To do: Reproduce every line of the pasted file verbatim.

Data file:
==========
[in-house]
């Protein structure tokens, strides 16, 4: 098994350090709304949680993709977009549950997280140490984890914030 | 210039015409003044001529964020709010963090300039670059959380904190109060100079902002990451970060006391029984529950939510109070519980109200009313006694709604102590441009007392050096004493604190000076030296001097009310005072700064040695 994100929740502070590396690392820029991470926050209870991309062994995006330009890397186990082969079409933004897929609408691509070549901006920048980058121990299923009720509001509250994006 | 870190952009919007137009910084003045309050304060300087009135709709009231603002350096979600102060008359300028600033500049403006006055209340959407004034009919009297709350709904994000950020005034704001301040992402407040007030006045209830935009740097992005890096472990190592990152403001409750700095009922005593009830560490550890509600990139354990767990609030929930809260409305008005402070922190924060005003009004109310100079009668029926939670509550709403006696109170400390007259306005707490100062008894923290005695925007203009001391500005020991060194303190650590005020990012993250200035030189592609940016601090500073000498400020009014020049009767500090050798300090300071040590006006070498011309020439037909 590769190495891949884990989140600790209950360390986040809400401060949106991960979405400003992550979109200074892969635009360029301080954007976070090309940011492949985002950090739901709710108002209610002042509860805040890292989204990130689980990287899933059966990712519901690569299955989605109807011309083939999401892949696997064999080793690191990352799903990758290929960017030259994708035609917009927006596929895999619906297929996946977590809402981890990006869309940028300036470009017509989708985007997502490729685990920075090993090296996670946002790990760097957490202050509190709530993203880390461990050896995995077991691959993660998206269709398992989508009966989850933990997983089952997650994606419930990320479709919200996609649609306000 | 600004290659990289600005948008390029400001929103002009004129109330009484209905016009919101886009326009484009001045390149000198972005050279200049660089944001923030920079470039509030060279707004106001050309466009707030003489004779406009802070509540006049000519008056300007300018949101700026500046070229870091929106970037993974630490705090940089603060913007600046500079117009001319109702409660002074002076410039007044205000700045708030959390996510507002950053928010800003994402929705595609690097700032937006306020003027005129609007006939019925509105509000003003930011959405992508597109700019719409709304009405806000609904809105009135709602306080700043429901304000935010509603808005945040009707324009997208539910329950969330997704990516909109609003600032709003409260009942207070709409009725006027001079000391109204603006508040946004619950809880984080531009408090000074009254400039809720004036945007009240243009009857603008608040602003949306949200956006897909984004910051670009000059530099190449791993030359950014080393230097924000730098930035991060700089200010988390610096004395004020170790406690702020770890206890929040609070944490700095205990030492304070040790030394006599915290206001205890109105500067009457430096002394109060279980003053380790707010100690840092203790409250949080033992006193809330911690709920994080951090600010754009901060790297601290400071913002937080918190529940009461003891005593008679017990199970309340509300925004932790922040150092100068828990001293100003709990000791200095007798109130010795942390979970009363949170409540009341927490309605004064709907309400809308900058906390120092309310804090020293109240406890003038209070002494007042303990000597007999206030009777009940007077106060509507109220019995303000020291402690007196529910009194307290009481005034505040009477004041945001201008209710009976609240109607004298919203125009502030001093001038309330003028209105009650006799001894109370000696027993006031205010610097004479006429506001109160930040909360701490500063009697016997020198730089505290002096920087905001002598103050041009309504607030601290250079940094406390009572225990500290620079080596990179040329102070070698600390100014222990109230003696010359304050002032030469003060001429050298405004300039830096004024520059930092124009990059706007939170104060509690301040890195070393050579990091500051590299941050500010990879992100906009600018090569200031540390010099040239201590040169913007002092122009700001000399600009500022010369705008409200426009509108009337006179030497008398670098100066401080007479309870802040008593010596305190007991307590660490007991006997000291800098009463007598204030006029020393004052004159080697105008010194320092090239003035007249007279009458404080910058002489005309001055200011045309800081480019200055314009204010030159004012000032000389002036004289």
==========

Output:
[in-house]
């Protein structure tokens, strides 16, 4: 098994350090709304949680993709977009549950997280140490984890914030 | 210039015409003044001529964020709010963090300039670059959380904190109060100079902002990451970060006391029984529950939510109070519980109200009313006694709604102590441009007392050096004493604190000076030296001097009310005072700064040695 994100929740502070590396690392820029991470926050209870991309062994995006330009890397186990082969079409933004897929609408691509070549901006920048980058121990299923009720509001509250994006 | 870190952009919007137009910084003045309050304060300087009135709709009231603002350096979600102060008359300028600033500049403006006055209340959407004034009919009297709350709904994000950020005034704001301040992402407040007030006045209830935009740097992005890096472990190592990152403001409750700095009922005593009830560490550890509600990139354990767990609030929930809260409305008005402070922190924060005003009004109310100079009668029926939670509550709403006696109170400390007259306005707490100062008894923290005695925007203009001391500005020991060194303190650590005020990012993250200035030189592609940016601090500073000498400020009014020049009767500090050798300090300071040590006006070498011309020439037909 590769190495891949884990989140600790209950360390986040809400401060949106991960979405400003992550979109200074892969635009360029301080954007976070090309940011492949985002950090739901709710108002209610002042509860805040890292989204990130689980990287899933059966990712519901690569299955989605109807011309083939999401892949696997064999080793690191990352799903990758290929960017030259994708035609917009927006596929895999619906297929996946977590809402981890990006869309940028300036470009017509989708985007997502490729685990920075090993090296996670946002790990760097957490202050509190709530993203880390461990050896995995077991691959993660998206269709398992989508009966989850933990997983089952997650994606419930990320479709919200996609649609306000 | 600004290659990289600005948008390029400001929103002009004129109330009484209905016009919101886009326009484009001045390149000198972005050279200049660089944001923030920079470039509030060279707004106001050309466009707030003489004779406009802070509540006049000519008056300007300018949101700026500046070229870091929106970037993974630490705090940089603060913007600046500079117009001319109702409660002074002076410039007044205000700045708030959390996510507002950053928010800003994402929705595609690097700032937006306020003027005129609007006939019925509105509000003003930011959405992508597109700019719409709304009405806000609904809105009135709602306080700043429901304000935010509603808005945040009707324009997208539910329950969330997704990516909109609003600032709003409260009942207070709409009725006027001079000391109204603006508040946004619950809880984080531009408090000074009254400039809720004036945007009240243009009857603008608040602003949306949200956006897909984004910051670009000059530099190449791993030359950014080393230097924000730098930035991060700089200010988390610096004395004020170790406690702020770890206890929040609070944490700095205990030492304070040790030394006599915290206001205890109105500067009457430096002394109060279980003053380790707010100690840092203790409250949080033992006193809330911690709920994080951090600010754009901060790297601290400071913002937080918190529940009461003891005593008679017990199970309340509300925004932790922040150092100068828990001293100003709990000791200095007798109130010795942390979970009363949170409540009341927490309605004064709907309400809308900058906390120092309310804090020293109240406890003038209070002494007042303990000597007999206030009777009940007077106060509507109220019995303000020291402690007196529910009194307290009481005034505040009477004041945001201008209710009976609240109607004298919203125009502030001093001038309330003028209105009650006799001894109370000696027993006031205010610097004479006429506001109160930040909360701490500063009697016997020198730089505290002096920087905001002598103050041009309504607030601290250079940094406390009572225990500290620079080596990179040329102070070698600390100014222990109230003696010359304050002032030469003060001429050298405004300039830096004024520059930092124009990059706007939170104060509690301040890195070393050579990091500051590299941050500010990879992100906009600018090569200031540390010099040239201590040169913007002092122009700001000399600009500022010369705008409200426009509108009337006179030497008398670098100066401080007479309870802040008593010596305190007991307590660490007991006997000291800098009463007598204030006029020393004052004159080697105008010194320092090239003035007249007279009458404080910058002489005309001055200011045309800081480019200055314009204010030159004012000032000389002036004289």